New chairman of the Polish bishops is an expert on the Vatican

New chairman of the Polish bishops is an expert on the Vatican
Oliver Hinz (KNA)

Archbishop Tadeusz Wojda (67) of Gdansk is the new President of the Polish Bishops’ Conference. At their plenary meeting in Warsaw on Thursday, the 90 or so bishops with voting rights elected Wojda as the successor to Archbishop Stanislaw Gadecki (74), according to a spokesperson. According to the statutes, the previous chairman had to step down after two five-year terms.

Wojda, born on 29 January 1957 near the city of Kielce in south-eastern Poland, is a member of the Pallottine Order. Before becoming Archbishop of the Baltic city of Gdansk in 2021, he was Archbishop of Bialystok in north-east Poland for almost four years. The doctor of missionary studies became known above all for his vehement commitment to traditional family values. In the church in Poland, he is categorised as neither progressive nor conservative.

The new chairman of the bishops’ conference was ordained a priest in 1983. In 1984, he went to Rome for further studies, which he completed in 1989 with a doctoral thesis on missionary theology from Münster and the Belgian University of Leuven. Wojda knows his way around the Vatican well because he worked for its evangelisation office for a long time. Pope Benedict XVI (2005-2013) appointed him Under-Secretary of State of the Congregation for Missions in 2012.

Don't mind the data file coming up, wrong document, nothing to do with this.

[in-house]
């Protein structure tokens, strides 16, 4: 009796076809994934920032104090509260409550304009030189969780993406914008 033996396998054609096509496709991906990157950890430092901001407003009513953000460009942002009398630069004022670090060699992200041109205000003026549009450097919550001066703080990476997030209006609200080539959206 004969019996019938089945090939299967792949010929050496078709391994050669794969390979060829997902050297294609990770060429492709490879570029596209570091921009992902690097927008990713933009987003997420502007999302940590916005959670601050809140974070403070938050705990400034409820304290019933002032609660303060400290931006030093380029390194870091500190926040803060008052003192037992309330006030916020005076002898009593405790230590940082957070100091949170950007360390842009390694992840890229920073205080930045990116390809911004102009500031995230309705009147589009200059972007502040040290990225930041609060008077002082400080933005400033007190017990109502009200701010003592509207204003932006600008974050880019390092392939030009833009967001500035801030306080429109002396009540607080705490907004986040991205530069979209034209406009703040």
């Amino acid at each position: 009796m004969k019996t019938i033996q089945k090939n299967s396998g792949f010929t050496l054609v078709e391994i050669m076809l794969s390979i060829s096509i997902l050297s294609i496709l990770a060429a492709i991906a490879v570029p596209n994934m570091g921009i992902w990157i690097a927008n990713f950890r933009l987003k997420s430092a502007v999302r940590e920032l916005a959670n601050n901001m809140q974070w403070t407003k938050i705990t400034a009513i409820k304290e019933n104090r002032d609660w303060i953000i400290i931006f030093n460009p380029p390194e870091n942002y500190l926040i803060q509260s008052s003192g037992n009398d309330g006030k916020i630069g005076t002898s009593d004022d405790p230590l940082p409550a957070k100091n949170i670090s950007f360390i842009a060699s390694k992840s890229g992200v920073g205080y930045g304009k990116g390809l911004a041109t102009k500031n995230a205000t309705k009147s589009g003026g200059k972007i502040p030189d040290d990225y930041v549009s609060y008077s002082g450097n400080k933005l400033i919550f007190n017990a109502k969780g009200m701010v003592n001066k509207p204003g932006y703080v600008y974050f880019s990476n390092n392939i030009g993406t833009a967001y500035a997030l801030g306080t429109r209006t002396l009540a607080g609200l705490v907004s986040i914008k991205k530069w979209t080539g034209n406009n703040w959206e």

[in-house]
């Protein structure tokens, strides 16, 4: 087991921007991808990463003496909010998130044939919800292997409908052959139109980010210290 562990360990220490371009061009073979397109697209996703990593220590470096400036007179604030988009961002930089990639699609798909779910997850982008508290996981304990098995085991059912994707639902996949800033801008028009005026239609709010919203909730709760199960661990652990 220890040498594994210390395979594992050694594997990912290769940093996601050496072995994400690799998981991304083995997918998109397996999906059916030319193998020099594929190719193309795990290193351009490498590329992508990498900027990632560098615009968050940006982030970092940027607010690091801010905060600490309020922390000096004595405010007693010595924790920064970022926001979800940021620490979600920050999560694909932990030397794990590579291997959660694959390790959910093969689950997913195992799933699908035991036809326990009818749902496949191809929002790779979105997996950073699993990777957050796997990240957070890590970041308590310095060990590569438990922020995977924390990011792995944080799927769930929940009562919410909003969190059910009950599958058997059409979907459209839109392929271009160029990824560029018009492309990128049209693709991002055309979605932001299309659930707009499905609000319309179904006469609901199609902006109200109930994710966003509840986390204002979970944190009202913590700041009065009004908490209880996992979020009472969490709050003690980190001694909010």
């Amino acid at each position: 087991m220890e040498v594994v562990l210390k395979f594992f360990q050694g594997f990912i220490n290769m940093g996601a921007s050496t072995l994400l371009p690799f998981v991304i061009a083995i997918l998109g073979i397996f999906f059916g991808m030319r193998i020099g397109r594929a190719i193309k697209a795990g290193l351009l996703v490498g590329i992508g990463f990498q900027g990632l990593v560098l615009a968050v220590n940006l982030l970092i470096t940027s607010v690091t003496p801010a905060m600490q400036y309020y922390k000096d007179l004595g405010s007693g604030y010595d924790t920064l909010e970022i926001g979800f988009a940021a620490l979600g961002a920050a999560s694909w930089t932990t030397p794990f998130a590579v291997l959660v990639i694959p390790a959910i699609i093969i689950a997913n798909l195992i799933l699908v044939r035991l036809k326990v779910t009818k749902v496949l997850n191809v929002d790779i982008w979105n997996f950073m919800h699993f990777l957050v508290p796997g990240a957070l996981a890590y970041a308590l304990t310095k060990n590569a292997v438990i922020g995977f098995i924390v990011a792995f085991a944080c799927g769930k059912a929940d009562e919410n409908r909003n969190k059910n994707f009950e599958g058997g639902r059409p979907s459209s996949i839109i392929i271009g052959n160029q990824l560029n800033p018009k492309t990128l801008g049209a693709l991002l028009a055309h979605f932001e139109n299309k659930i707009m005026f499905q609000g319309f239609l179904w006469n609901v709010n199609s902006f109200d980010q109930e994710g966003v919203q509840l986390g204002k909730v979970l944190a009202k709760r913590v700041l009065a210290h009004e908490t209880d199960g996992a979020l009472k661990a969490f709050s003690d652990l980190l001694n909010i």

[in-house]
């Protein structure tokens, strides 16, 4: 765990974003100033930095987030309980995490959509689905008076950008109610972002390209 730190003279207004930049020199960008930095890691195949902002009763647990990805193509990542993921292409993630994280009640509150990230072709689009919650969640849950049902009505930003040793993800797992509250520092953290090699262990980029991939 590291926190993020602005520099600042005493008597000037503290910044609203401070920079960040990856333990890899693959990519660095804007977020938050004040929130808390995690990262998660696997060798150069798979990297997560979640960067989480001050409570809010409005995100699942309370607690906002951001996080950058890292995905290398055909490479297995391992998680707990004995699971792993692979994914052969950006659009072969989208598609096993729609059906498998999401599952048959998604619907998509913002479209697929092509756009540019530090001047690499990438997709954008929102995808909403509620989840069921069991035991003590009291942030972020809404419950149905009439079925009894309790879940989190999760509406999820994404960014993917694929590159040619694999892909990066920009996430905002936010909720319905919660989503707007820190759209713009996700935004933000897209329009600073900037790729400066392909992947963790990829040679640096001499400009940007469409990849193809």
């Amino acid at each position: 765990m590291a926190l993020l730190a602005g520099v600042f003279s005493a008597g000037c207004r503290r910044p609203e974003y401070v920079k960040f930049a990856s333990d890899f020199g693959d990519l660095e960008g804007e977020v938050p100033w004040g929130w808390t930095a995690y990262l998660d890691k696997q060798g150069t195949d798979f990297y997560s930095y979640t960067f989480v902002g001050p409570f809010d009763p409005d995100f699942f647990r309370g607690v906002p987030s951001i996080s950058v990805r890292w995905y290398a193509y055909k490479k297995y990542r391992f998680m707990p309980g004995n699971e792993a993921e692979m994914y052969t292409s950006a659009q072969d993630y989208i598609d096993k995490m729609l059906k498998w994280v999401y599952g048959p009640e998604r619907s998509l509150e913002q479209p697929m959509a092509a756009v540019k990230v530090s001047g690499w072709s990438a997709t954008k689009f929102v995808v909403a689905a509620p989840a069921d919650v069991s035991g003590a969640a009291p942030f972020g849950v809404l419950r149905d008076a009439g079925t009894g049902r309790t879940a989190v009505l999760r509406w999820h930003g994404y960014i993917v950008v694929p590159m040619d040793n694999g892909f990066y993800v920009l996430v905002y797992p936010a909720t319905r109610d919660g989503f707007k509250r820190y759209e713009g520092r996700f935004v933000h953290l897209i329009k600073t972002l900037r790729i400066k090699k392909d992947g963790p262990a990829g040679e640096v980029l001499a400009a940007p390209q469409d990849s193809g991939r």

The Bishops’ Conference elected the Archbishop of Wroclaw, Jozef Kupny (68), as the new Vice-Chairman. Archbishop Marek Jedraszewski (74) of Krakow stepped down from this position by rotation after two terms in office.

Gadecki had headed the Bishops’ Conference for ten years and had previously been its Vice-Chairman since 2004. Among his most difficult official acts in front of the bishops on Wednesday were his letter to Patriarch Cyril I following Russia’s attack on Ukraine in February 2022 and the “Letter of Fraternal Concern” of 2022 to the Chairman of the German Bishops’ Conference, Bishop Georg Bätzing, regarding the Synodal Path reform project. Gadecki protested at the time that some of the German body’s resolutions contradicted the Gospel.

Gadecki described the “most joyful events” during his time in office as firstly the acceptance of Ukrainian refugees in Poland and the aid for the neighbouring country attacked by Russia; then the “ban on eugenic euthanasia”. By this he means the decision of the Polish Constitutional Court in October 2020, which declared the passage in the abortion law that permitted abortions in the event of a serious foetal malformation or disease to be unconstitutional. In his own words, he was also pleased by the celebration of the 1,050th anniversary of Poland’s baptism and the introduction of the “Day of Judaism”.

The Roman Catholic Church has traditionally had great influence in Poland. In recent years, however, it has lost prestige, especially among the younger generation. In the most recent census in 2021, around a fifth fewer respondents declared their allegiance to the Roman Catholic Church than in the 2011 census. Only 27.1 million Poles said they were Catholic, compared to 33.7 million in 2011.